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Pandemic, Oil Glut Leave Venezuela More Vulnerable to Chinese, Russian Advances

The opinions expressed by columnists are their own and do not necessarily represent the views of
AP Photo/Ariana Cubillos

Editor's note: This column was co-authored by Lt. Gen. (Ret.) Jerry Boykin (@GenBoykin).

Venezuela is vulnerable. The White House in August imposed new economic sanctions on the country, and the oil glut caused by the coronavirus pandemic, meanwhile, is rendering Venezuela’s vast supply of recoverable oil near-worthless. 


“[N]o other country in the region will be as hard hit as Venezuela, which relies on oil sales for 85 percent of its government spending,” writes Andres Oppenheimer, a columnist for the Miami Herald. “Last year, Venezuela’s oil exports had already fallen to $9 billion, from $73 billion in 2011.”

All these factors—U.S. sanctions on Venezuelan oil, the coronavirus pandemic and consequent oversupply of oil on the global market—combine to make a perfect storm that leaves Venezuela susceptible to further bankrolling by China and Russia. President Donald J. Trump can’t allow these opportunists to swoop in and exert more control over a crumbling Venezuela.

If he does let China and Russia further wrap their tentacles around socialist President Nicolas Maduro’s finger, he runs the risk of surrendering important strategic ground in the struggle for energy security. Venezuela is already indebted to both countries; for more than a decade, China and Russia have poured billions into the collapsing country.

As the Los Angeles Times reports, “China and Russia are Venezuela’s two main creditors, and they have been the principal economic force keeping the Maduro government afloat, making the difference between solvency and bankruptcy, financial experts say.” That was at the beginning of 2019, well before the coronavirus pandemic began sweeping the globe. 

Maduro last week announced the country, in response to the coronavirus, is suspending flights from Europe and Colombia. More recently, he ordered businesses in six states and the capital city of Caracas to close and people to remain at home. School was canceled beginning Monday, March 16.


Otherwise, Maduro’s response to the global pandemic is underwhelming, to say the least. As is the case in other countries, there are very few coronavirus tests available and some Venezuelan healthcare workers, their hospitals battered by years of socialism, don’t even have enough supplies to wash their hands, reports Bloomberg. 

“There are no eye protectors. We have no gloves, masks or soap, something so basic,” Dr. Jose Soto, a specialist at a hospital in Caracas, the capital of Venezuela, told Bloomberg. “We now treat five patients where we used to treat 25 just six years ago,” he said.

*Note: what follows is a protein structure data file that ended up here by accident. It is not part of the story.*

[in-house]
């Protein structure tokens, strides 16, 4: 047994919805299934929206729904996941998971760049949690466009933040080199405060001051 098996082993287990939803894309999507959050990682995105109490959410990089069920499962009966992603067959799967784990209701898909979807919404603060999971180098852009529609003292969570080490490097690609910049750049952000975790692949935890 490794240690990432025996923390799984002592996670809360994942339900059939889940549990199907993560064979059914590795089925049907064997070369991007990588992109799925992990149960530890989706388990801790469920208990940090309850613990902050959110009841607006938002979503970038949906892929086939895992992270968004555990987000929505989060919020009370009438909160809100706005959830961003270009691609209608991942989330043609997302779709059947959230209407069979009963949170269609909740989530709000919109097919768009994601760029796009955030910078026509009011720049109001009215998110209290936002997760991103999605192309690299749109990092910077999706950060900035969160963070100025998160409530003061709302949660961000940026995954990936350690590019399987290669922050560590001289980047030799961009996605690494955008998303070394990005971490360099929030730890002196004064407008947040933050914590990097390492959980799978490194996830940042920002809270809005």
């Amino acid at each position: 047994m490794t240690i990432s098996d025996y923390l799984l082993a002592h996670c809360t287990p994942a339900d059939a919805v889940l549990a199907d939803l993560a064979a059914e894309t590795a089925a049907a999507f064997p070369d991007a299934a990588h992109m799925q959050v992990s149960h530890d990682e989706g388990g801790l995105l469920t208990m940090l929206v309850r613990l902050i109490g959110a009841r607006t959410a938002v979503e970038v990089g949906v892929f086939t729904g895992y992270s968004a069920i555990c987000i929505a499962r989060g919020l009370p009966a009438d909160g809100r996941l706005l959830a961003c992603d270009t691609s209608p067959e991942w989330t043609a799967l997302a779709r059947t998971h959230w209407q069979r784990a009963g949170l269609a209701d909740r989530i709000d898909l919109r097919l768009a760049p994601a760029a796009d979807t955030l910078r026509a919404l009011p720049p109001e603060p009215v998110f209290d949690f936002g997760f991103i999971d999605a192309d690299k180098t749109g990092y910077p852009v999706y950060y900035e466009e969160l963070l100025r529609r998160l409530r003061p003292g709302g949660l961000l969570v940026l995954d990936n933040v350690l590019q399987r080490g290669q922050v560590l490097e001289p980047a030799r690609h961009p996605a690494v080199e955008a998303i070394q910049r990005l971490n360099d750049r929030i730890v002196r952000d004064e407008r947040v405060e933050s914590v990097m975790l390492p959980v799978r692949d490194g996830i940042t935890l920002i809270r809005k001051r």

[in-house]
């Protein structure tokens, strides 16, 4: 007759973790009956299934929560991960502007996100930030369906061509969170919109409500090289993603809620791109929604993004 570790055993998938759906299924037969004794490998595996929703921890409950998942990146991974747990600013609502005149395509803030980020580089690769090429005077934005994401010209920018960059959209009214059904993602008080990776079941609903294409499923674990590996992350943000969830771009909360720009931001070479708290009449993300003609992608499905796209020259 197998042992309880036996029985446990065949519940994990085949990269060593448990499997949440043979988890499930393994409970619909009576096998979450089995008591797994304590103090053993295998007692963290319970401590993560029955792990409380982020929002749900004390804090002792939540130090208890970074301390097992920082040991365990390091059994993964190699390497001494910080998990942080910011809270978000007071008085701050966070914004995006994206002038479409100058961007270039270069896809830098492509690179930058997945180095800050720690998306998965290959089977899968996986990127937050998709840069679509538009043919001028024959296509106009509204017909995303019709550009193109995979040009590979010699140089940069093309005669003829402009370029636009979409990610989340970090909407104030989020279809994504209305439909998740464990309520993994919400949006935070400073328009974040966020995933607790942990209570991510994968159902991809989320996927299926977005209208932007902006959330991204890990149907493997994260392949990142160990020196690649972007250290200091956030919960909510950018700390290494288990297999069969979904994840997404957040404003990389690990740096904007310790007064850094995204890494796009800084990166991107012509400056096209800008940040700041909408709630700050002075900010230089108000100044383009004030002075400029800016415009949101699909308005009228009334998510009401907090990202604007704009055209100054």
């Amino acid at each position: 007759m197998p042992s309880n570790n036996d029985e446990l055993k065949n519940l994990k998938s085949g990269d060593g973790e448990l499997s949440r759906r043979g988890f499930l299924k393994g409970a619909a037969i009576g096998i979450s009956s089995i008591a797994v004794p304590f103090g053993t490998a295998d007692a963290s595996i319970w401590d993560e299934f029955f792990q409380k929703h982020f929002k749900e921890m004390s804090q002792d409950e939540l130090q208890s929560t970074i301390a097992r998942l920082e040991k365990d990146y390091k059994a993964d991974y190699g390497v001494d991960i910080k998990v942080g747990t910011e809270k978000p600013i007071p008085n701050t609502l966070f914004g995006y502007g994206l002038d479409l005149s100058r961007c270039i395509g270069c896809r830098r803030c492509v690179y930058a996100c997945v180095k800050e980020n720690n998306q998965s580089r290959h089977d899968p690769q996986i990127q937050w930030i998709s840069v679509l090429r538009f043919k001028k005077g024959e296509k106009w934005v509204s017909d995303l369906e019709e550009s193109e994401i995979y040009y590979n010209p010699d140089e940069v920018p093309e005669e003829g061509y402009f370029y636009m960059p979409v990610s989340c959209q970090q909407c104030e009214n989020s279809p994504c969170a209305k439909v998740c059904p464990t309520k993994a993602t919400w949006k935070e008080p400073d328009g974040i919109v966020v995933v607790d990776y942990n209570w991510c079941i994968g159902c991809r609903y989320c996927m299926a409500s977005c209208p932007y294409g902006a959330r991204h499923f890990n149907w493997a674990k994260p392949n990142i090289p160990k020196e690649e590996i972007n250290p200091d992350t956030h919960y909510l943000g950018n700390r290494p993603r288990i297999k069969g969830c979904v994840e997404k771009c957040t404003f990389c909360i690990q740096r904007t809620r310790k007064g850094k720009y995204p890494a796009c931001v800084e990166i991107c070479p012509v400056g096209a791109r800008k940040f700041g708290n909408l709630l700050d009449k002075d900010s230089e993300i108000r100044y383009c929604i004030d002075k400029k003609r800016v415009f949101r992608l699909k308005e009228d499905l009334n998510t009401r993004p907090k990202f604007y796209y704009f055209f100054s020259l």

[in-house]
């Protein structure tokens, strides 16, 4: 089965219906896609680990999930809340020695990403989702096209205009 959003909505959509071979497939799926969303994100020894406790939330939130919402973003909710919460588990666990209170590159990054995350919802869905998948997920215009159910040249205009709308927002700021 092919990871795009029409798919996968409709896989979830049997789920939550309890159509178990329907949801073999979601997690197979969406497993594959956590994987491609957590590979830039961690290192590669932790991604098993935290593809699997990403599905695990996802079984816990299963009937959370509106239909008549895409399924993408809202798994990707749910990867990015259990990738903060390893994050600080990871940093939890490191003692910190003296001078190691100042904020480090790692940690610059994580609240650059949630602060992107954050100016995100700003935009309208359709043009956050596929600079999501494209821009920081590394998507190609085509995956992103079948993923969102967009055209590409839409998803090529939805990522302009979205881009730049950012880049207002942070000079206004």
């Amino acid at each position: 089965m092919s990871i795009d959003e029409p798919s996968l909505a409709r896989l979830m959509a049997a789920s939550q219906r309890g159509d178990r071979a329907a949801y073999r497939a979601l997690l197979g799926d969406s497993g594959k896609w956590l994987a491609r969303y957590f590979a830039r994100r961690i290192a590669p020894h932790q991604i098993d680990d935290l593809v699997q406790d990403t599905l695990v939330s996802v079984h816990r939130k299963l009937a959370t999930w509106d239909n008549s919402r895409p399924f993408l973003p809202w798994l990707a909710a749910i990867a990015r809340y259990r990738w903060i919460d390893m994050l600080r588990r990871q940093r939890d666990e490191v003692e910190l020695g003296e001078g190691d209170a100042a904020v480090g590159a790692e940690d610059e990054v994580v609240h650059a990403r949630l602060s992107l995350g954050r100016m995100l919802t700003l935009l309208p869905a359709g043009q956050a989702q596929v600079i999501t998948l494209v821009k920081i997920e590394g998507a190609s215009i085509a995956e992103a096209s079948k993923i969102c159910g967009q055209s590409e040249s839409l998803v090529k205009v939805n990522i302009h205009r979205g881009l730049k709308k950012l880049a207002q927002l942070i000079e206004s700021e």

Furthermore, many healthcare providers in Venezuela have left the country because of the demise of the nation’s healthcare system. Consequently, hospitals are grossly understaffed and therefore ill-equipped to meet the inevitable demand for lifesaving medical care. 

The nation is teetering on the edge of collapse and grossly unprepared for the devastation that could befall them. These circumstances make Maduro easy prey for China and Russia, who would like nothing more than to strengthen their foothold in the country. 

President Trump for good reason has imposed sanctions on Venezuela but should act to protect the American oil assets that remain in the battered country by allowing American energy companies to continue their operations. 

It would bolster our national security interests and the interests of the Venezuelan people, who only stand to benefit from the continued presence of American energy companies. The blow of the coronavirus pandemic otherwise will be far more devastating to the Venezuelan people.


The White House, instead of pulling out and cutting off Venezuela entirely, should be protecting our interests in a nation with an estimated 500 billion barrels of recoverable crude oil because—if there’s a time to get tough with China and Russia—it’s now.

Otherwise, Russia and nations like it will exert more control over Venezuela in much the same way Russia co-opted Cuba during the Cold War. Cuba to this day gets support from the Russian government. Maduro is in a precarious position and will do all he can to maintain power over the Venezuelan people. The time to counteract Chinese and Russian advances is now, before it’s too late. 

Ken Blackwell is a former U.S. ambassador to the U.N. Human Rights Commission and serves on the advisory board of Donald J. Trump for President, Inc. Lt. Gen. (Ret.) William Gerald “Jerry” Boykin was the United States Deputy Undersecretary of Defense for Intelligence. 

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